Tips and Tricks for Essay Writing

by Ruth (Student Blogger: BA Hons History)

Writing essays are never easy. And unfortunately it’s not something you can just master overnight.

Writing essays takes time, practice and a lot of persistence. (Plus, caffeine administered in large dosages). Essays are a scary mix of references, structure and technique, which often changes from department to subject to lecturer.

In the first term, especially, essays can seem like this mystical skill only a few chosen ones seem to possess. It does take a while, as even in my second year I’m still figuring the whole treacherous path of essays out.

But my aim here is to break down some murky areas of essays writing that confused me when I first started.

  1. There is no such thing as starting too early.

Many problems start because of one simple thing. A lack of time. Although I’m aware I am repeating the advice given to me countless times through school and now uni. I now get it. The biggest favour you could do yourself and your essay is starting early. It gives you enough time to plan and figure out not just your essay but the paragraphs and its structure. Planning is key to giving all your different ideas a chance to formulate and specifically order them, so your essay doesn’t just become a stream of consciousness. Try a mind map or brain dump to get your first ideas flowing. Then move on to a more structured plan of what will be in your introduction, main body and conclusion. Starting early lets deadlines and sources not overwhelm you, in turn making your essay better.

2. Referencing

Now this word might not strike fear into you now, but give it a few months and referencing could become the bane of your life. BUT, it shouldn’t be. Getting over that fear of referencing and what it means when using source material in your essay is something that can be learned. Also, check with your department on what specific referencing system they use such as Harvard systems. After this, you can then move on to creating examples of how books, journals and sources need to be structured in the referencing list. Also as I’m writing an essay I have my list of references and then when I cite them in my writing I can refer to the information that I need to include, for example the surname and the year. It means you are reducing the mistakes you could make, as you know the first one is accurate.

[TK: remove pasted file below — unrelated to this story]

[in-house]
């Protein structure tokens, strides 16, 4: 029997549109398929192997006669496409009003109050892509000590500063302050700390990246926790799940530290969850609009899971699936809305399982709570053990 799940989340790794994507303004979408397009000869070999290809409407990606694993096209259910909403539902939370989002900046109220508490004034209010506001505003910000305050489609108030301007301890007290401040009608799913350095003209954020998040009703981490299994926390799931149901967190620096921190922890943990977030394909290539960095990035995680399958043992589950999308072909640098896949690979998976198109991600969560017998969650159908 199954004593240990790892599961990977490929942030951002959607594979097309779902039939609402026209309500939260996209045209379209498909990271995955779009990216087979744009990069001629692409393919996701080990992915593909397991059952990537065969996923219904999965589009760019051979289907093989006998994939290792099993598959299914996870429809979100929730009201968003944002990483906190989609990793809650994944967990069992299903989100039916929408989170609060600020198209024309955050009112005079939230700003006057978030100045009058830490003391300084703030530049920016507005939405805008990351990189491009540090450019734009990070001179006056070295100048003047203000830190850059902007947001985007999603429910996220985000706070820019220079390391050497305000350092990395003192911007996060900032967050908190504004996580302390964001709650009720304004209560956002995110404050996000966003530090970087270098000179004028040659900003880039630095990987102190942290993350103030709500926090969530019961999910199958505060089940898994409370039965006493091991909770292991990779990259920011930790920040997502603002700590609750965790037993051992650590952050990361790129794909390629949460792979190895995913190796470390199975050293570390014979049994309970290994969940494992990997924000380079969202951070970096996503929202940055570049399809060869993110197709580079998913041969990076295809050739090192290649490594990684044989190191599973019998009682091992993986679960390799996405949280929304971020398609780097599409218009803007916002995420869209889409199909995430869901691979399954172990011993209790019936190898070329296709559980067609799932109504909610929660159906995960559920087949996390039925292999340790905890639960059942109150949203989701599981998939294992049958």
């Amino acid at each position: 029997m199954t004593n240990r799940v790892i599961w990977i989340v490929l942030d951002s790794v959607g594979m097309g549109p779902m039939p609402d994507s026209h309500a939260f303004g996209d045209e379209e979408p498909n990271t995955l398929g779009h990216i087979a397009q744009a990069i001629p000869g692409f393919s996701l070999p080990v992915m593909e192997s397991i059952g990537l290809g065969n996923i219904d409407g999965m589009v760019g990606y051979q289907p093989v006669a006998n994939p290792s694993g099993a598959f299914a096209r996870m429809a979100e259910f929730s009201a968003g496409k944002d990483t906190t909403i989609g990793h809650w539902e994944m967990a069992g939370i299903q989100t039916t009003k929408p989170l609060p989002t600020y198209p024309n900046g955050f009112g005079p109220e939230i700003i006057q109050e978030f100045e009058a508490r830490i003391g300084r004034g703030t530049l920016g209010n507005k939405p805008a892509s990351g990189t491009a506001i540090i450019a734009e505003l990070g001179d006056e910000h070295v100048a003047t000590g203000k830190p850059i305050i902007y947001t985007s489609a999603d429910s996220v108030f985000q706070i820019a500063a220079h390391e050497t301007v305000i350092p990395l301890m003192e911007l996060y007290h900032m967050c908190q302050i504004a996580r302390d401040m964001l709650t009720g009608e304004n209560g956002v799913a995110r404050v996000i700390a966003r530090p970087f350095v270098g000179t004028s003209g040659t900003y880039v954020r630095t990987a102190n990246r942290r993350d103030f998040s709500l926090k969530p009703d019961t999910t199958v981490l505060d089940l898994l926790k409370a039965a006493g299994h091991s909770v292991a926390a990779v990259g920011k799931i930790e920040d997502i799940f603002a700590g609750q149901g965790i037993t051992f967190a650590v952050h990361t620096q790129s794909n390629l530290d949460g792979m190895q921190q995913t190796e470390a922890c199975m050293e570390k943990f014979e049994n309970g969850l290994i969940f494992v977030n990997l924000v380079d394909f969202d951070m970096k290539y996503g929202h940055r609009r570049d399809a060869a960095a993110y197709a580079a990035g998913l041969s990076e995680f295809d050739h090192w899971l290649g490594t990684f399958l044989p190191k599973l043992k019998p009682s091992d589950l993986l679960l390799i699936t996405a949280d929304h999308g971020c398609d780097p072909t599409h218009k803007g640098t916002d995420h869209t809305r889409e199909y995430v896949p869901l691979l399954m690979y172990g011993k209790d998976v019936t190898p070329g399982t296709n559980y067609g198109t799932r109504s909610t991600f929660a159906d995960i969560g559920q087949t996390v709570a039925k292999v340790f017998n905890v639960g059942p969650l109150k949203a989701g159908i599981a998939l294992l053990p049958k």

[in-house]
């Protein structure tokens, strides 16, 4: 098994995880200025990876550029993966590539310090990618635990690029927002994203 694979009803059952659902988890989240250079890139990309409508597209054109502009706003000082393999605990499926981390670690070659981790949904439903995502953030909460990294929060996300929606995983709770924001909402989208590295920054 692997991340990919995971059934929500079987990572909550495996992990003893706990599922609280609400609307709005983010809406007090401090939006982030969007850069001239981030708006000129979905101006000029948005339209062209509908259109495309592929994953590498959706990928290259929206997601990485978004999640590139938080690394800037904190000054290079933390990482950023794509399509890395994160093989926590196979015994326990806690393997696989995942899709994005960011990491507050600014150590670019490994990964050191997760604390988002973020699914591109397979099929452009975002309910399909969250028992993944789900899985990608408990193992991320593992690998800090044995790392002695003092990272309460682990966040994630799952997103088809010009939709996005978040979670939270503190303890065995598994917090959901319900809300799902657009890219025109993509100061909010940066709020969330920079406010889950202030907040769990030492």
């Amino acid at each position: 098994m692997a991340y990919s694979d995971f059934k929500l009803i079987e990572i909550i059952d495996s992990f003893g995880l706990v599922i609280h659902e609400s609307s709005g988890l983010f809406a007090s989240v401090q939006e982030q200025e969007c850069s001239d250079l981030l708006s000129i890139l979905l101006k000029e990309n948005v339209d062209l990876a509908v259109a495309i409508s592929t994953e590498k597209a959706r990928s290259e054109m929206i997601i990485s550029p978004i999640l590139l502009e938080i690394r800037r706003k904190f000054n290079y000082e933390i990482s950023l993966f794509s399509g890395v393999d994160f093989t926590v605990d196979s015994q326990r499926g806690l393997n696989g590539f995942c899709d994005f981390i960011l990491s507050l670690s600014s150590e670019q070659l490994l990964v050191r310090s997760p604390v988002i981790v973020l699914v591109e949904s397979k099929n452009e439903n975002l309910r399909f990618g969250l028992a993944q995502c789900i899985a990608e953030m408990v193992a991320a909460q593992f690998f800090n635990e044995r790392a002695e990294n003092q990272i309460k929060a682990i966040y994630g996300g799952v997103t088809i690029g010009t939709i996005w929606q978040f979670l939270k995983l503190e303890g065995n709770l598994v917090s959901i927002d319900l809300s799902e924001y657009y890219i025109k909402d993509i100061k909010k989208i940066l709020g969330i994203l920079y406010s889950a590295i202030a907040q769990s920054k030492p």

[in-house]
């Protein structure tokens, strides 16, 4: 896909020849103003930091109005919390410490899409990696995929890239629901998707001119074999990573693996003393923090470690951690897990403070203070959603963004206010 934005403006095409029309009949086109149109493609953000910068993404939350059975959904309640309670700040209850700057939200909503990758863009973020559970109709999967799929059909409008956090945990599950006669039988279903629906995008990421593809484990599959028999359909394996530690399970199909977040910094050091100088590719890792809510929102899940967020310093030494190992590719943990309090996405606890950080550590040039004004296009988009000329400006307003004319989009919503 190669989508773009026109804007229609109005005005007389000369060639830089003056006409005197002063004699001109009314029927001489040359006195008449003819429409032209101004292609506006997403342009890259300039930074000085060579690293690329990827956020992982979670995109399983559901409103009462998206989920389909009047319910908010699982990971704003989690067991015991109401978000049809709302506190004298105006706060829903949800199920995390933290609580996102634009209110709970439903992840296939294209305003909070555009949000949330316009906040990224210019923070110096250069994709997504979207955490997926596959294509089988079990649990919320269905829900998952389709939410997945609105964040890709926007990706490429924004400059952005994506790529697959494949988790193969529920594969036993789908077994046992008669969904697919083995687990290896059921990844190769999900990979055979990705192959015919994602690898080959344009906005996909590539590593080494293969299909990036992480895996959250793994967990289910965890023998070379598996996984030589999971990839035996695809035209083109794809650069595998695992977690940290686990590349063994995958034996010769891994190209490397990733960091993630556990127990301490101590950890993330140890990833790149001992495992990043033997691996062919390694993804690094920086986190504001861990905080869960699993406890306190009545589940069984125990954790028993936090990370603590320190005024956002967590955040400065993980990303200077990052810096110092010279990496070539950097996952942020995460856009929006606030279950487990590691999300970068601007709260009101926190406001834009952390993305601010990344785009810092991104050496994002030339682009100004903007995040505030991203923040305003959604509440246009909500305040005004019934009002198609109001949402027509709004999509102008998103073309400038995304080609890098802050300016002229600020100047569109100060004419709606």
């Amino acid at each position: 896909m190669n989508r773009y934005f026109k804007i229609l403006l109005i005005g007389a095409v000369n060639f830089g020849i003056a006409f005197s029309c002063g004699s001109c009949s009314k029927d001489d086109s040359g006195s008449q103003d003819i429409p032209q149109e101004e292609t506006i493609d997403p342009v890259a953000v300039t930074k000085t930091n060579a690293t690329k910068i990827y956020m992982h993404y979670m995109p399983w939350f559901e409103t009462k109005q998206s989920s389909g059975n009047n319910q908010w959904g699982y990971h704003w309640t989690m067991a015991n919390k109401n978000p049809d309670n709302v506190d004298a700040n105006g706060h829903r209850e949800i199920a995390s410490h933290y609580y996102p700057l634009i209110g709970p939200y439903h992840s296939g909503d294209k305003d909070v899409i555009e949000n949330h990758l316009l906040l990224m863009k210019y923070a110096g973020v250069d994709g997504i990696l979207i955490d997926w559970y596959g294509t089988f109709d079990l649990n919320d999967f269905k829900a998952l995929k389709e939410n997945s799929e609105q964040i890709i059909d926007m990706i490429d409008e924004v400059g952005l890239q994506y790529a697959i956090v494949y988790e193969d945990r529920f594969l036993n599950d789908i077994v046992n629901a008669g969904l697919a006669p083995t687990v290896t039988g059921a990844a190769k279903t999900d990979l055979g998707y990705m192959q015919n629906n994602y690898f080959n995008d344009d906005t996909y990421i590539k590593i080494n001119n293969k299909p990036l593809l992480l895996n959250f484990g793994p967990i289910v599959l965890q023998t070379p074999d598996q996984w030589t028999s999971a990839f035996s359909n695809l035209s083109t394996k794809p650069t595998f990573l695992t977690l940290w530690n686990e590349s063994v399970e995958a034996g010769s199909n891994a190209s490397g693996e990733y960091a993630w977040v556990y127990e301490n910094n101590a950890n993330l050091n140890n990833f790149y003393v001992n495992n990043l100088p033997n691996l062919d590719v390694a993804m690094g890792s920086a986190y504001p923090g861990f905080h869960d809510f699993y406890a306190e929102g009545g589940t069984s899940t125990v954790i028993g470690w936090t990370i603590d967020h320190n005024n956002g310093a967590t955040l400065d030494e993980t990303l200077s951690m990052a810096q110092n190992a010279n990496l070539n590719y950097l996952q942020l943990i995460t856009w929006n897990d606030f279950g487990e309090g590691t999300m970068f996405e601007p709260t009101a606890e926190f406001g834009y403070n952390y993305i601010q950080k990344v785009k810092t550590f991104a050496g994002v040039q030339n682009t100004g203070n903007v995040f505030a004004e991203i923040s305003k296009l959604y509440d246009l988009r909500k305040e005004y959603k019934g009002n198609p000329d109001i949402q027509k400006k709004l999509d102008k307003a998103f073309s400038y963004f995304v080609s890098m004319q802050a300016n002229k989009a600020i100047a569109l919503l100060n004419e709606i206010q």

3. Technique

Technique is often mostly found in structure. Getting the key structure in your paragraph is key. Look at the question, and answer it. Make your point, then provide the evidence, often through paraphrasing source ideas or including the occasional quote and offer some explanation or comments. It’s the classic point, evidence, explanation. However, I have to point out here that there are times when this doesn’t work, and there are many exceptions to this rule. But if you are really stuck at where to begin this a good basic structure to start with. You can then move on to make sure you are analysing the sources in a critical way, using it to support and push your point on further.

This blog post could go on a lot further exploring different essays structures and the key, crucial tips for each department. But that would be an endless post, especially as there are books written by experts tackling the specific issues. They can be found all over the library, so if you need more help head there, as well as your learning developers who are there to support you. Also, keep your eyes peeled for writing workshops that are aimed towards ironing out any problems you have with your essay!